Editors' pick

A Sunny Day in Glasgow


Editorial Review

Ben Daniels created A Sunny Day in Glasgow; he can surely take it away. And during a dark time for the band, he almost did.

A Sunny Day in Glasgow's debut, "Scribble Mural Cosmic Journal," was based on Daniels' twin sisters' haunting, reverb-drenched vocals and his dense, sample-heavy arrangements.

After they left the group, Daniels and drummer Josh Meakim were working with a singer who wasn't fitting their vision, so she split, too, leaving the band without its signature sound " a lead female voice. At the time, the pair were in the midst of working on the group's second full-length, "Ashes Grammar." To fill the vacated role, Meakim suggested he'd do the singing.

"After that, I was like, 'We can't do that " it's not the band at that point,'" Daniels said.

"I was definitely very close to scrapping it, but it was weird," he said. "I really like the songs, and they kind of keep you in it. Even though they take forever to get done, you listen to it and you're like, 'Oh, I've got to finish this.'"

A little perseverance and a random e-mail from Ryan Newmayer, a longtime fan and neighbor in the band's West Philadelphia home base, led to them meeting Annie Frederickson. She became the new vocalist and the group finished the record, with Daniels' sister Robin adding vocals sporadically.

But Daniels wasn't done juggling yet. When the group wanted to take these songs on the road, they needed someone to fill Robin's role. Daniels put out a public call and finally settled on Jen Goma. Drummer Meakim switched to guitar, synthesizers and vocals, so Daniels had to recruit again " his friend Adam Herndon on drums; the useful Newmayer on bass.


So after three years and 13 different members, what once was Daniels recording songs alone in his bedroom is now a stable, six-piece touring band.

"I really want this to be it," he said of ending the band's ever-shifting lineup. "Everybody's on board. I've played in bands in the past [and] you get sick of it " dealing with people's egos. When I started this, it was just me and that was nice, but you get tired of that. It's nice to have a lot of people to collaborate with and work with and have fun with."

The sextet now have the task of taking ASDIG's compositions and re-creating them live " something Daniels himself said would take eight people to get exactly right.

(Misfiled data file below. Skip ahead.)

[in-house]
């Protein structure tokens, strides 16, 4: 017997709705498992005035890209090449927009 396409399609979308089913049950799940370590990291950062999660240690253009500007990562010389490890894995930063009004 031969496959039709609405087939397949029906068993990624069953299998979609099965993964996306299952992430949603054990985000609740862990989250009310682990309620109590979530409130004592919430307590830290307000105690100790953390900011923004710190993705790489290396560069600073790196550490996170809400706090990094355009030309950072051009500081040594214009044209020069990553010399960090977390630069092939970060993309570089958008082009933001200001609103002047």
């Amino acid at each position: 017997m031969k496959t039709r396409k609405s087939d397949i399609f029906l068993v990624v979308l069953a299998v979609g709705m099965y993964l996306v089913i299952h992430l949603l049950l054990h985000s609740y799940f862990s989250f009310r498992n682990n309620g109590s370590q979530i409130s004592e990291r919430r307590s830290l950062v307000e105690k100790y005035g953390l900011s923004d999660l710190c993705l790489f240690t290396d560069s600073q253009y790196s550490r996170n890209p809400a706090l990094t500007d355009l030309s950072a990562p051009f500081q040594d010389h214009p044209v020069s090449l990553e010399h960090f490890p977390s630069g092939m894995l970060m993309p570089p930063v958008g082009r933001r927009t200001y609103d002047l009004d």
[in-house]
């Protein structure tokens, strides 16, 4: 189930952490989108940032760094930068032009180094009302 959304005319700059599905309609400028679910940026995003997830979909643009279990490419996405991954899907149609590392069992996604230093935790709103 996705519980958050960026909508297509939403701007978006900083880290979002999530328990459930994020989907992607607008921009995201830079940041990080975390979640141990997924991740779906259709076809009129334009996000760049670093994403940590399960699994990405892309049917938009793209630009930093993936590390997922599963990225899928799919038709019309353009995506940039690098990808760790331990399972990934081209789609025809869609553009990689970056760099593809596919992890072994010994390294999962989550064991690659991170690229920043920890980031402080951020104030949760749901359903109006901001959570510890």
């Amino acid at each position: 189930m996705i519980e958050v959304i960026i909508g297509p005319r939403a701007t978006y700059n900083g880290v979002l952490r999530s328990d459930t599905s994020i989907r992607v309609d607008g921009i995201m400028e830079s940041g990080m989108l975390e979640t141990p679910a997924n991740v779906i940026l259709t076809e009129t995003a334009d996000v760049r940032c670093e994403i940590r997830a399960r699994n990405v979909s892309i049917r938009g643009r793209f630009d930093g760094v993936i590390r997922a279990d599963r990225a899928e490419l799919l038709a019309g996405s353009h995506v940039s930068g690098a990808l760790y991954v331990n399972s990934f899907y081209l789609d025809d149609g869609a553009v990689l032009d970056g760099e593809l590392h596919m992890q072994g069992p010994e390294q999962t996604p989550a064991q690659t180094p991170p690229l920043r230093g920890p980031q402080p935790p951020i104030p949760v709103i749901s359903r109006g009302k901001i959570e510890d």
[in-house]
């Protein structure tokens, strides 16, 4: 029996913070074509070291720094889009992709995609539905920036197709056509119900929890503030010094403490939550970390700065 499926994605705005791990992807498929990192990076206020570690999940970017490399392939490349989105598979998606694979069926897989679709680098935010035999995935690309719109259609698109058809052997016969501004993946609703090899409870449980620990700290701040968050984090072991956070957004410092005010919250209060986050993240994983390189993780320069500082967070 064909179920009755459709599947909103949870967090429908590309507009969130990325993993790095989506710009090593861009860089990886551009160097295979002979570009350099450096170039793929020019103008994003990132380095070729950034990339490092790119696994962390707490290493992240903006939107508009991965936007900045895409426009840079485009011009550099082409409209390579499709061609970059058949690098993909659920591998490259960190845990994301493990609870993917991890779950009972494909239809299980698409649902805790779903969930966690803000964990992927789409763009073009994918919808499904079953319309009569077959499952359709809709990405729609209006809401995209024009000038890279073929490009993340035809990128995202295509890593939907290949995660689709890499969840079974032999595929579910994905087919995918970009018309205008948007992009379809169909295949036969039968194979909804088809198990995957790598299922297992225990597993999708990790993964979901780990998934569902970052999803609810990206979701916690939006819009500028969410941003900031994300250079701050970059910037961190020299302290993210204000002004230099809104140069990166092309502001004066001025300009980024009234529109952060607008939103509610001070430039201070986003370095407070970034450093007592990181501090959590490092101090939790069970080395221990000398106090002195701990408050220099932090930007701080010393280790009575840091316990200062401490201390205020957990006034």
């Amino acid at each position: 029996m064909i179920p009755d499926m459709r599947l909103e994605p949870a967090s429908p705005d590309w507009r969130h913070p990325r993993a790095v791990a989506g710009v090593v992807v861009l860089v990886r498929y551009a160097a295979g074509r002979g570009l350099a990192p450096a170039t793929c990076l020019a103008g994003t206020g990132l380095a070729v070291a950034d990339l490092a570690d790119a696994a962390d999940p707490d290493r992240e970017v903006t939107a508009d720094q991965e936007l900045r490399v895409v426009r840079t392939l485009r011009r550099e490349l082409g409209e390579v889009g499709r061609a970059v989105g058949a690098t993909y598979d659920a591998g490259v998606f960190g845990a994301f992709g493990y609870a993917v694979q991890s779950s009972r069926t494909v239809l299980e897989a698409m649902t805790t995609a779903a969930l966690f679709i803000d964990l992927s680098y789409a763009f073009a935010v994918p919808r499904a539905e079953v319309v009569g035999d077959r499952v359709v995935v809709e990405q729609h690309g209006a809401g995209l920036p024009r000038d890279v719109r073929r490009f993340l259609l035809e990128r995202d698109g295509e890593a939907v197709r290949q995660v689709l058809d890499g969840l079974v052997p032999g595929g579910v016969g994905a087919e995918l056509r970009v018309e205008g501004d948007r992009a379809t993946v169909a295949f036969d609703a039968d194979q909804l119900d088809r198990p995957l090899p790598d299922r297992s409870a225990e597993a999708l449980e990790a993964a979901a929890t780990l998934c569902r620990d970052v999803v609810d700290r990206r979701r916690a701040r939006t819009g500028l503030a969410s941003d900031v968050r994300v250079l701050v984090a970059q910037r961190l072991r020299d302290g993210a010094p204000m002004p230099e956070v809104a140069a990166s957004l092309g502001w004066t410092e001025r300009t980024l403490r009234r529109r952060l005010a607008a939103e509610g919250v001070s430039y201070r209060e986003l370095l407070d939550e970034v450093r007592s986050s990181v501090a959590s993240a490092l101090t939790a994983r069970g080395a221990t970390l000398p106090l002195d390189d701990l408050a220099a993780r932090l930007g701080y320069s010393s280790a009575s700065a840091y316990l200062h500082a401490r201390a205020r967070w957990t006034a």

You see, most of the songs on "Ashes Grammar" aren't quite songs at all " save for the brilliant "Close Chorus," which sounds like Panda Bear with female vocals. Instead, it's a 22-track collection of transitional and fragmented ambient pieces.

"It's kind of just what comes out, it's not really some high kind of concept," Daniels said. "I guess when I'm going along, it's like verse, chorus, verse, and then when it gets done it's not really that [anymore]. It's kind of like you get out your ideas and then you react to them and then try to follow them."

At the core are the dreamy, choral-like vocals, making the group part a subgenre dubbed "dream pop."

"I'm a huge fan of reverb, and I like to throw that on everything " things get all smeary," Daniels said. "On 'Scribble,' I remember everybody was like, 'There's so many effects,' and there was only reverb and distortion on that record. A lot of times I didn't even put anything on the vocals, but when you get the whole it sounds like that. Josh and I talked about it and were saying no reverb " vocals out front on the next record " mix it up a bit."

While the band has an EP for a remixed version of "Ashes Grammar's" "Nitetime Rainbows" due out in March, another EP's worth of unfinished songs Daniels said he may just give away for free, as well as a full slate of tour dates " he's already thinking about the group's next album.

"I feel like 'Ashes Grammar' sounds like the same band who did 'Scribble Mural Comic Journal,'" he said.

"I would like the third one to sound like some other band entirely. I don't know if that will happen, but it's an ideal to have there."

--Rudi Greenberg, Express (Dec. 2009)